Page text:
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Breathtaking Brentwood Hacienda Cliff May Deemed His 'Masterpiece' Asks $16 Million

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Located on guard-gated Oakmont Drive, the 5,200-square-foot home was constructed by a team of master craftsmen

In 1982, Cliff May was interviewed about his five-decade career by UCLA researcher Marlene Laskey, who asked the highly influential and prolific architect which project he considered his masterpiece. Judging by the interview transcripts, May didn't need any time to mull the question over, unhesitatingly singling out a Brentwood property he designed in the late 1930s in conjunction with architect Wallace Frost.

Occupying a 1.45-acre lot on private Oakmont Drive in Brentwood Park, the California Spanish hacienda was built for Westclox heir Frederic M. Blow and his family. Thanks to Blow's immense wealth, May was able to build the 5,200-square-foot home without budgetary constraints, employing a team of master craftsmen—including expert stonemasons hired from Forest Lawn cemetery—for its construction.

Dubbed "Los Vientos," the estate was photographed by esteemed architectural photographer Maynard Parker in 1940; his gorgeous black-and-white photos can be viewed on the Huntington Library's digital archive. Parker isn't the only noted photographer associated with the property: renowned shutterbug Herb Ritts grew up here, where he became chummy with next-door-neighbor Steve McQueen.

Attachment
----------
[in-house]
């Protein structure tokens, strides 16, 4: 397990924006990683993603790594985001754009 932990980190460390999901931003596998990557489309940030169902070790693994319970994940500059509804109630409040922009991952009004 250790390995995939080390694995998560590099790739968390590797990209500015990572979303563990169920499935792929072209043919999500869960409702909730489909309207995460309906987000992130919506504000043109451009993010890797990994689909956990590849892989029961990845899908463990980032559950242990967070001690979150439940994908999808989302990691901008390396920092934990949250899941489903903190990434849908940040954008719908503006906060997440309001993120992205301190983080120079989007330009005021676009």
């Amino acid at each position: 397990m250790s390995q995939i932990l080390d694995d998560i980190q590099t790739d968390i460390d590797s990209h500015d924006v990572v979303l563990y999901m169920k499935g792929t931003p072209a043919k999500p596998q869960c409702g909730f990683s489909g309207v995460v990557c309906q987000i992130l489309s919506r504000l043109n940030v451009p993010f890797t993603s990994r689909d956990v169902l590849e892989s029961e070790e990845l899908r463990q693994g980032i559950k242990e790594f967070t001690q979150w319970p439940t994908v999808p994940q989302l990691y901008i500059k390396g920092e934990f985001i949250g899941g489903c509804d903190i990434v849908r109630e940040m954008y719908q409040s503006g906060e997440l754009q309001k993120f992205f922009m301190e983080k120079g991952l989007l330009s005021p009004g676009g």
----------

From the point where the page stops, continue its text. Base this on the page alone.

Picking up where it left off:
Since the '90s, Los Vientos has been owned by Willard Huyck and Gloria Katz, the husband-and-wife screenwriting team behind such blockbusters as American Graffiti and Indiana Jones & the Temple of Doom, but now the couple is looking to unload it for the blockbuster price of $15.95 million. Per the listing, the property features four bedrooms, five baths, beamed ceilings, painted tile, French doors, a bar/lounge, swimming pool, paddle tennis court, and canyon and city views.